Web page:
In the Season 1 finale of The Magicians, it is revealed that the brilliant, determined, powerful hedge witch Julia Wicker (Stella Maeve) has survived a brutal rape—what defines the character, however, is not the rape itself, but her often-difficult path as a survivor that proceeds from that trauma.
In the early episodes of the series, before Julia survives her assault at the hands of a trickster god, we meet the badass, queer group of misfits who become the titular magicians. Julia and Quentin Coldwater, childhood friends, find themselves taking a magical test in an impossibly hidden magical university, Brakebills. When Quentin passes the test and Julia fails, their lives are forever changed. Quentin continues his magical education through traditional means, meeting the rest of the magical students who become his friends. Meanwhile, Julia, unable to shake the feeling that she is missing something despite the fact that the existence of magic has been erased from her mind, teaches herself magic from online spells, un-sanctioned hedge witches, and a healthy dose of intuition.
Denied entrance to Brakebills as part of a time-loop experiment, not because she was undeserving, Julia becomes obsessed with magic, eventually joining a coven seeking god-level power. When Julia and her coven summon the goddess they call Our Lady Underground, Reynard the Fox appears instead. He murders almost everyone, but Julia protects a friend who escapes. Julia is not so lucky.
I have only seen the Season 1 finale and the reveal of Julia’s rape, shown onscreen through a flashback, once. As a survivor, the scenes depicting how Reynard pins and violates a terrified Julia are simply too traumatic to rewatch—and in fact, it took me a very long time to watch the second and third seasons of the show. With such a graphic portrayal, I struggled to feel confident that the subsequent seasons could do anything to redeem the rape or portray a survivor dutifully. I still have a lot of mixed feelings about the portrayal and the brutalization of Julia. How she grapples with that trauma, however, and the treatment of her path as a survivor have been surprisingly resonant.
Almost the entire second season of the show finds Julia plotting for revenge and dealing with the fact that Reynard’s rape also made her pregnant. The bulk of it is challenging to watch, and a lot less fun than Season 1 led me to believe I could expect in The Magicians. That said, the reality of how Julia becomes her new self—a self forged by actions forced upon her, a self created by the erasure of her humanity, a self born from the casualty of who she was before—feels familiar.
Life after rape is hard to describe and unique to each survivor. One day you were one person and the next that person is changed by forces completely outside of your control visiting power upon your body—close to you, inside you, through you in ways you wouldn’t wish upon your worst enemy. Some describe the experience as a death. Some describe it like a virus, a contaminant that has seeped into your life even at the cellular level. Others never find the words.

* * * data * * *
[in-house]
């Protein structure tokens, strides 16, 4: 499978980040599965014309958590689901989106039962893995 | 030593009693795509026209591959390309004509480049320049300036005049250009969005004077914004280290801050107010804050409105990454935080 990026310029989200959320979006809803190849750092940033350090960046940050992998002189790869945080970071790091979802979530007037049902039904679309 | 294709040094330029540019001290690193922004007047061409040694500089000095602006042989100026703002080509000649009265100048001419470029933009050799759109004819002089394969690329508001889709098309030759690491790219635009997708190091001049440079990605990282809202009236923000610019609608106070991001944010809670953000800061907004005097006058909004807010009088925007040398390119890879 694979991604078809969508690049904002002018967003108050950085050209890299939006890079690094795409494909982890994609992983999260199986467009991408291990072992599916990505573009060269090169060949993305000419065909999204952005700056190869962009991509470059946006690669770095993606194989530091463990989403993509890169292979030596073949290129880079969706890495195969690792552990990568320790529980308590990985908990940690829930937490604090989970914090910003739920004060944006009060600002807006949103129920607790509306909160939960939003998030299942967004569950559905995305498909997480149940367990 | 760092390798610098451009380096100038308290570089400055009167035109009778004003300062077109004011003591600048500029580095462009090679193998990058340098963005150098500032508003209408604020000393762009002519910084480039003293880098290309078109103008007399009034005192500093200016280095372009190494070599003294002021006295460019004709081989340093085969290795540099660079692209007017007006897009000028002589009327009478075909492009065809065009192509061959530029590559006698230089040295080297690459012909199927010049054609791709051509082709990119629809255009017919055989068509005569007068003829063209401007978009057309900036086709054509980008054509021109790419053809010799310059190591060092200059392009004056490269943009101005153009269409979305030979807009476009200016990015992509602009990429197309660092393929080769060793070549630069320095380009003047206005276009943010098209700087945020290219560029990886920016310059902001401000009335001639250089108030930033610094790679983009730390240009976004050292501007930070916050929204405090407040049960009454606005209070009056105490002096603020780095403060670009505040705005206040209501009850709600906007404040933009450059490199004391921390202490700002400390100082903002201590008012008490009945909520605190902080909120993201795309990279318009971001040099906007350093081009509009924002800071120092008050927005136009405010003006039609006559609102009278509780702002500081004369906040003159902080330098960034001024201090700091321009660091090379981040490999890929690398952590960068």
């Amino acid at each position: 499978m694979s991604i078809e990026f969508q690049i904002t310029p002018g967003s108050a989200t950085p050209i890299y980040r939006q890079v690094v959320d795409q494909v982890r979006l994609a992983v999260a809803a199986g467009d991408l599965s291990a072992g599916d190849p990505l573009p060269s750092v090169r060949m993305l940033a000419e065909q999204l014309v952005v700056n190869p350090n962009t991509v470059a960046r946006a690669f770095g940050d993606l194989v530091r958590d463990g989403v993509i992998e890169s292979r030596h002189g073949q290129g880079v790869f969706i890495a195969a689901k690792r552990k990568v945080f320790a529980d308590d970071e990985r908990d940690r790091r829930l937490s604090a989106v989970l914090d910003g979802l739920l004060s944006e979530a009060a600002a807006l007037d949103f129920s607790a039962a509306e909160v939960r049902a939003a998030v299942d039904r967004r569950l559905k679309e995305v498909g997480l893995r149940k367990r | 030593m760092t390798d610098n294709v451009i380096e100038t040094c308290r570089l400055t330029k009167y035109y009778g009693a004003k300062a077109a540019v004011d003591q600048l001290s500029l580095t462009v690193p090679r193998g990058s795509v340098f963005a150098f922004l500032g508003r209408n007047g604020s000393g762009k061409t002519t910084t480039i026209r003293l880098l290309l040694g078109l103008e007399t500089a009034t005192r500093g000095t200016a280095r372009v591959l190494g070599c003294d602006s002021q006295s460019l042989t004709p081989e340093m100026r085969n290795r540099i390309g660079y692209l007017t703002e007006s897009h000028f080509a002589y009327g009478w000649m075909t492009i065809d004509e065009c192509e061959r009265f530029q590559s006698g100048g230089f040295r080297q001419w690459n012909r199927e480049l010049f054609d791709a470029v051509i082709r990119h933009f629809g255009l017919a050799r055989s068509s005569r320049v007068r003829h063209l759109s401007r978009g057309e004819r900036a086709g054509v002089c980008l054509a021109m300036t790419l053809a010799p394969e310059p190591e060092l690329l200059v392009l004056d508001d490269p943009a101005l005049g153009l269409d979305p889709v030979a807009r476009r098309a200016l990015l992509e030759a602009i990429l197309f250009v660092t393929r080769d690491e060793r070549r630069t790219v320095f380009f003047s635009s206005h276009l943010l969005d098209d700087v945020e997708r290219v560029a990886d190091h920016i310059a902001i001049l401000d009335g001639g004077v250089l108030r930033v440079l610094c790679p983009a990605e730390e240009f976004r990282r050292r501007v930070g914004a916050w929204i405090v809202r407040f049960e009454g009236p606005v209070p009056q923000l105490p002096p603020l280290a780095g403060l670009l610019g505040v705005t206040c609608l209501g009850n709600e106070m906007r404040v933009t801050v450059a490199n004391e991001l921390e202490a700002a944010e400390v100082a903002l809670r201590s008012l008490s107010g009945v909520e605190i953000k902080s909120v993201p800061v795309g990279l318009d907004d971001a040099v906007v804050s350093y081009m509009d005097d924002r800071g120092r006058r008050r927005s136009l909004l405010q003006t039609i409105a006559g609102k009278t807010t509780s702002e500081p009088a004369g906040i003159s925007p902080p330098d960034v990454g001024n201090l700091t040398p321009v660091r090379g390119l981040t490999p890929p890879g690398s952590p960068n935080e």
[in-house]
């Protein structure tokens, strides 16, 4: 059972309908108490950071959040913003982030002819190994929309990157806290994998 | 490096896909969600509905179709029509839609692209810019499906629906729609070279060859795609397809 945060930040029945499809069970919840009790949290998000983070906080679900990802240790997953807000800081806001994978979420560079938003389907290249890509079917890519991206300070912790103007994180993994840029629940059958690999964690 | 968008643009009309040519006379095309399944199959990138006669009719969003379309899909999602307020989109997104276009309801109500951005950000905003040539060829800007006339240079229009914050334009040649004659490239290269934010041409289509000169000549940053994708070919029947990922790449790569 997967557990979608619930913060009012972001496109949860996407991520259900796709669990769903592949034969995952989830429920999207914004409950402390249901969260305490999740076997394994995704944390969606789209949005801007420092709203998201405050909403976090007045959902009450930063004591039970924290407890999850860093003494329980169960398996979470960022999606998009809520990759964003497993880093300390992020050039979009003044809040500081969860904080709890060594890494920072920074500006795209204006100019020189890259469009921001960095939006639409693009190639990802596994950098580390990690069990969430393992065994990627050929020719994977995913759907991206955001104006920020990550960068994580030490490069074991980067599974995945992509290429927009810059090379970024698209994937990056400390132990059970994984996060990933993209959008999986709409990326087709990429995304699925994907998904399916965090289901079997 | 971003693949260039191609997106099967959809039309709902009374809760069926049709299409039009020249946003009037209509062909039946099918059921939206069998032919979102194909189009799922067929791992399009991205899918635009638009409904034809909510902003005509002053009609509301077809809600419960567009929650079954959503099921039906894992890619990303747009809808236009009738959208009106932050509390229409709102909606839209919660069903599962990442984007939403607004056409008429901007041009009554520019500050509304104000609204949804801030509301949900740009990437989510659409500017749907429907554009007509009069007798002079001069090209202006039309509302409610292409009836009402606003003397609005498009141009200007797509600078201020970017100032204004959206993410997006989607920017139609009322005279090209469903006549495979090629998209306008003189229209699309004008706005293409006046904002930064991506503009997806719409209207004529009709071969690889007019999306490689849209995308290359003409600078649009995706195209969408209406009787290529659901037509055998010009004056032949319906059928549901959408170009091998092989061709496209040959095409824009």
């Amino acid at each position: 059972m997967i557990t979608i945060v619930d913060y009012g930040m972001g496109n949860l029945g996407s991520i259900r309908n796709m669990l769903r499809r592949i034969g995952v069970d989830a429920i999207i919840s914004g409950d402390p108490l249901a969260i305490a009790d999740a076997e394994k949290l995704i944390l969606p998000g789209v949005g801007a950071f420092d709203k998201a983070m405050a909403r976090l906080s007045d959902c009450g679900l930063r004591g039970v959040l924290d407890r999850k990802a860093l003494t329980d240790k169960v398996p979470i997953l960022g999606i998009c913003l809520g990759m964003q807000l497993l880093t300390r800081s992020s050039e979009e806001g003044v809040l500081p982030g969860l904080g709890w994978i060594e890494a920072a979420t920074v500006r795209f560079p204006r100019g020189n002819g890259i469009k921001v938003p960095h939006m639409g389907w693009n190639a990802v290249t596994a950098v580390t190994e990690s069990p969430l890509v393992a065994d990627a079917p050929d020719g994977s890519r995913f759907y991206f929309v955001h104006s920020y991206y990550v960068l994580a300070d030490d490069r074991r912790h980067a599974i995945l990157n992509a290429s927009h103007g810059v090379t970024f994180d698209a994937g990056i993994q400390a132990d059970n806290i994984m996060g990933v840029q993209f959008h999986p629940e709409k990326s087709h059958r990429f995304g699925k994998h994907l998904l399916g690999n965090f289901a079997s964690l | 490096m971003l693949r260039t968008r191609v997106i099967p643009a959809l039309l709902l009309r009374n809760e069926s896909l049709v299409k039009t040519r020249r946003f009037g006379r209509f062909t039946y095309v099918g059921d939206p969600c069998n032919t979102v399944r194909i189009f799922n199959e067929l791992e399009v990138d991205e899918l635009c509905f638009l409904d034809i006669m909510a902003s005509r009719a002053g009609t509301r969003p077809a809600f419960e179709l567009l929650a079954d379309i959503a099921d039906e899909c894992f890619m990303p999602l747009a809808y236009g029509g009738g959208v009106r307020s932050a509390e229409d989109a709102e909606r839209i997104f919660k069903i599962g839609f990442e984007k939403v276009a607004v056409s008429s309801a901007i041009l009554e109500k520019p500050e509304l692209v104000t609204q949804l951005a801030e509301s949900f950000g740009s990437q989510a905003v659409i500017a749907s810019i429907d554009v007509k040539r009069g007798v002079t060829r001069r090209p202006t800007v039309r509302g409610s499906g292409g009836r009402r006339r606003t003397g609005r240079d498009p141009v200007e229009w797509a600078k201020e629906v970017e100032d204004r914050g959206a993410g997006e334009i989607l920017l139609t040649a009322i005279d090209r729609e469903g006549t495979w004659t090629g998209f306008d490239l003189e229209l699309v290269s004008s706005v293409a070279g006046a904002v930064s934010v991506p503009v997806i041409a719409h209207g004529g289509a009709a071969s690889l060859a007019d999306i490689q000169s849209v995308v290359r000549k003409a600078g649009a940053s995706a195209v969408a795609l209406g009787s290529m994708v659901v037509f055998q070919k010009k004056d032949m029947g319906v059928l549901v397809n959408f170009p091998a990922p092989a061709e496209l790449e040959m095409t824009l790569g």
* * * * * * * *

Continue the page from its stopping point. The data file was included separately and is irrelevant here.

That is why the portrayal of Julia is so empowering. Her world is destroyed by her rape. She becomes angry, vengeful, focused to the point of betraying those who mean the most to her. She is also still similar to the Julia from before: determined, powerful and defiant. Without hesitation, she takes the risks she deems necessary to protect herself and exact revenge—including undergoing an expensive and painful magical abortion that rends her shade, kind of like a soul, from her body.
Without her shade, Julia is calculating, cold, and relentless. Instead of being haunted by her survival, she simply does what she must to kill her rapist. When his mother, the true Our Lady Underground, stops her hand, begging for mercy, Julia allows her rapist to live. While I may have a lot of feelings about how women are expected to show mercy to those who would destroy them, Julia made a decision for herself, rather than allowing Reynard to continue to control her. And, without her asking, Our Lady Underground returns her shade to Julia, rendering her whole, and wholly broken, again.
In the process of receiving her soul, Julia finds that she was given the spark of Reynard’s power. When magic is no longer accessible, it is only Julia who exhibits the potential to reach it. That potential comes from her rapist’s spark. Julia struggles with the source of her gift, eventually accepting that even if it’s not what she wanted, the rape and her rapist have changed her. No matter what she does, Reynard will be a part of her. So, what does she do? Well, Julia just goes ahead and fights through her pain, becoming one of the most badass goddesses capable of healing and mercy. She takes what was done to her, what she couldn’t control, and turns it into her greatest power.
Julia is wildly imperfect and that’s why she means so much to me as a survivor. There is no right or wrong way to survive. There are no good or bad rape survivors. There is only the impossible task of surviving the unimaginable and the people who manage to do so, and Julia Wicker shows just how challenging — and empowering — survival can be.